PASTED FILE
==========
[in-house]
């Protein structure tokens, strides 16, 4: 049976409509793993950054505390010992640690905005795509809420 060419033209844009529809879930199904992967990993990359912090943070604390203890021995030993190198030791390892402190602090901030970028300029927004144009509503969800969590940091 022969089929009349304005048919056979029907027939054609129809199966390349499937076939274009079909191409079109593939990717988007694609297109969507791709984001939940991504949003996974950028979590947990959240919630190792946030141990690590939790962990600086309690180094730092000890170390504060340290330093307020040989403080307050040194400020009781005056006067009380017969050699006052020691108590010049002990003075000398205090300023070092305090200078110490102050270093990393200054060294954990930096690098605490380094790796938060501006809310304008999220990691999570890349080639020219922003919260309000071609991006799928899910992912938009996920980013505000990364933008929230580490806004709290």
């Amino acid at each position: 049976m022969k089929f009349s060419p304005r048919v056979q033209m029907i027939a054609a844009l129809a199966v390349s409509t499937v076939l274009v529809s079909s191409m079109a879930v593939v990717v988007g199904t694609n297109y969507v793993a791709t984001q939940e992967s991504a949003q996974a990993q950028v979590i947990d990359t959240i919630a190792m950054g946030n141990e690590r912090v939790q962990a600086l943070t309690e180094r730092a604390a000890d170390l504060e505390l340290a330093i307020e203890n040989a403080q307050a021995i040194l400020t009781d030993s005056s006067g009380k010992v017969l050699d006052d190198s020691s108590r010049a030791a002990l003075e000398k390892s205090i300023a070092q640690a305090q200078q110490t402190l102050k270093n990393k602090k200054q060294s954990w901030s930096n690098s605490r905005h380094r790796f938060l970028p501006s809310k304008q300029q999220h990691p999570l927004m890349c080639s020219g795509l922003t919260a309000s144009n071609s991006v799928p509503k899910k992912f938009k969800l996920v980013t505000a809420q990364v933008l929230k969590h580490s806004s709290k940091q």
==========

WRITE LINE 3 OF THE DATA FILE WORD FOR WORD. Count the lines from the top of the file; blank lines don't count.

């Amino acid at each position: 049976m022969k089929f009349s060419p304005r048919v056979q033209m029907i027939a054609a844009l129809a199966v390349s409509t499937v076939l274009v529809s079909s191409m079109a879930v593939v990717v988007g199904t694609n297109y969507v793993a791709t984001q939940e992967s991504a949003q996974a990993q950028v979590i947990d990359t959240i919630a190792m950054g946030n141990e690590r912090v939790q962990a600086l943070t309690e180094r730092a604390a000890d170390l504060e505390l340290a330093i307020e203890n040989a403080q307050a021995i040194l400020t009781d030993s005056s006067g009380k010992v017969l050699d006052d190198s020691s108590r010049a030791a002990l003075e000398k390892s205090i300023a070092q640690a305090q200078q110490t402190l102050k270093n990393k602090k200054q060294s954990w901030s930096n690098s605490r905005h380094r790796f938060l970028p501006s809310k304008q300029q999220h990691p999570l927004m890349c080639s020219g795509l922003t919260a309000s144009n071609s991006v799928p509503k899910k992912f938009k969800l996920v980013t505000a809420q990364v933008l929230k969590h580490s806004s709290k940091q």